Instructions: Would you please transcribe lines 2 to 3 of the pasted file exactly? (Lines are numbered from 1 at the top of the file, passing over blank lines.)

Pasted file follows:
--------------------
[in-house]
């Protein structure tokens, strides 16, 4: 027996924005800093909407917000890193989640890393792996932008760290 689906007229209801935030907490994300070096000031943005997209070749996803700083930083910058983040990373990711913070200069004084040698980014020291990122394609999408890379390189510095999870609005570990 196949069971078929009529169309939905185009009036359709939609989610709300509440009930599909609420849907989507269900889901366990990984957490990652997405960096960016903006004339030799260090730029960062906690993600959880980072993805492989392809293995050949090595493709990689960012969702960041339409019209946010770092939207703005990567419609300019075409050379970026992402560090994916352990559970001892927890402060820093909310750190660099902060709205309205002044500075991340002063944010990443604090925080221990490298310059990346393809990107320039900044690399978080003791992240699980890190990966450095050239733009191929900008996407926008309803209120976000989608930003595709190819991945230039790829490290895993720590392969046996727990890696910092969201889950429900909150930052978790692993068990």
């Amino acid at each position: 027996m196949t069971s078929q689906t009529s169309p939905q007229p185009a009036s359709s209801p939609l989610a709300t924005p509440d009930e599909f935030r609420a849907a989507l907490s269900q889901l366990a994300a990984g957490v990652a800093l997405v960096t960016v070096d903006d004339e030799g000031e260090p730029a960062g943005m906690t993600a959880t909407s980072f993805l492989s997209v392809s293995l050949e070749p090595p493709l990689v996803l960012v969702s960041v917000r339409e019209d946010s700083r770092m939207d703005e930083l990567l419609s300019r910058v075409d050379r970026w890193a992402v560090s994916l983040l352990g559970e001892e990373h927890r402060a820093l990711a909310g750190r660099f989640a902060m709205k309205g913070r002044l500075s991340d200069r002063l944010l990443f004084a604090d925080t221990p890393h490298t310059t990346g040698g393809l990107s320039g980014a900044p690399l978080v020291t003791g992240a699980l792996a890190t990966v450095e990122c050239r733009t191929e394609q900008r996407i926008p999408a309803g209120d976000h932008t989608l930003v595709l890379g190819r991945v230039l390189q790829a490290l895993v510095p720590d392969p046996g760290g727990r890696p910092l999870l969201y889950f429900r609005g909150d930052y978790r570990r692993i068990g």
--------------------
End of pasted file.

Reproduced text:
């Protein structure tokens, strides 16, 4: 027996924005800093909407917000890193989640890393792996932008760290 689906007229209801935030907490994300070096000031943005997209070749996803700083930083910058983040990373990711913070200069004084040698980014020291990122394609999408890379390189510095999870609005570990 196949069971078929009529169309939905185009009036359709939609989610709300509440009930599909609420849907989507269900889901366990990984957490990652997405960096960016903006004339030799260090730029960062906690993600959880980072993805492989392809293995050949090595493709990689960012969702960041339409019209946010770092939207703005990567419609300019075409050379970026992402560090994916352990559970001892927890402060820093909310750190660099902060709205309205002044500075991340002063944010990443604090925080221990490298310059990346393809990107320039900044690399978080003791992240699980890190990966450095050239733009191929900008996407926008309803209120976000989608930003595709190819991945230039790829490290895993720590392969046996727990890696910092969201889950429900909150930052978790692993068990």
């Amino acid at each position: 027996m196949t069971s078929q689906t009529s169309p939905q007229p185009a009036s359709s209801p939609l989610a709300t924005p509440d009930e599909f935030r609420a849907a989507l907490s269900q889901l366990a994300a990984g957490v990652a800093l997405v960096t960016v070096d903006d004339e030799g000031e260090p730029a960062g943005m906690t993600a959880t909407s980072f993805l492989s997209v392809s293995l050949e070749p090595p493709l990689v996803l960012v969702s960041v917000r339409e019209d946010s700083r770092m939207d703005e930083l990567l419609s300019r910058v075409d050379r970026w890193a992402v560090s994916l983040l352990g559970e001892e990373h927890r402060a820093l990711a909310g750190r660099f989640a902060m709205k309205g913070r002044l500075s991340d200069r002063l944010l990443f004084a604090d925080t221990p890393h490298t310059t990346g040698g393809l990107s320039g980014a900044p690399l978080v020291t003791g992240a699980l792996a890190t990966v450095e990122c050239r733009t191929e394609q900008r996407i926008p999408a309803g209120d976000h932008t989608l930003v595709l890379g190819r991945v230039l390189q790829a490290l895993v510095p720590d392969p046996g760290g727990r890696p910092l999870l969201y889950f429900r609005g909150d930052y978790r570990r692993i068990g």